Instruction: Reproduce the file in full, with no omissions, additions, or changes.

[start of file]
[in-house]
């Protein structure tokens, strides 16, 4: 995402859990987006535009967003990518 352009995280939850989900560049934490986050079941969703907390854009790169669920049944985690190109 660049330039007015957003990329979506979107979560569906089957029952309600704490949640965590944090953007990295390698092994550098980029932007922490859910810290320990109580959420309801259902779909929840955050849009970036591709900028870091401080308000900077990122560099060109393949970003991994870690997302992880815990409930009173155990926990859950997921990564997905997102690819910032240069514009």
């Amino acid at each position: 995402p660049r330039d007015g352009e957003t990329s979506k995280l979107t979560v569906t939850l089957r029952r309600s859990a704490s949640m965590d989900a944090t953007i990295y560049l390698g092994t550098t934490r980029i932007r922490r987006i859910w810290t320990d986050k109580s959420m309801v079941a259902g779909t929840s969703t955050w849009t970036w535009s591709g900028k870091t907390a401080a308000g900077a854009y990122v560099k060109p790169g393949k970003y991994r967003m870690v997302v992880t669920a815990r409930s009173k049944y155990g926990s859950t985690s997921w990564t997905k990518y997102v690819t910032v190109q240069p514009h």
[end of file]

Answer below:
[in-house]
């Protein structure tokens, strides 16, 4: 995402859990987006535009967003990518 352009995280939850989900560049934490986050079941969703907390854009790169669920049944985690190109 660049330039007015957003990329979506979107979560569906089957029952309600704490949640965590944090953007990295390698092994550098980029932007922490859910810290320990109580959420309801259902779909929840955050849009970036591709900028870091401080308000900077990122560099060109393949970003991994870690997302992880815990409930009173155990926990859950997921990564997905997102690819910032240069514009």
């Amino acid at each position: 995402p660049r330039d007015g352009e957003t990329s979506k995280l979107t979560v569906t939850l089957r029952r309600s859990a704490s949640m965590d989900a944090t953007i990295y560049l390698g092994t550098t934490r980029i932007r922490r987006i859910w810290t320990d986050k109580s959420m309801v079941a259902g779909t929840s969703t955050w849009t970036w535009s591709g900028k870091t907390a401080a308000g900077a854009y990122v560099k060109p790169g393949k970003y991994r967003m870690v997302v992880t669920a815990r409930s009173k049944y155990g926990s859950t985690s997921w990564t997905k990518y997102v690819t910032v190109q240069p514009h």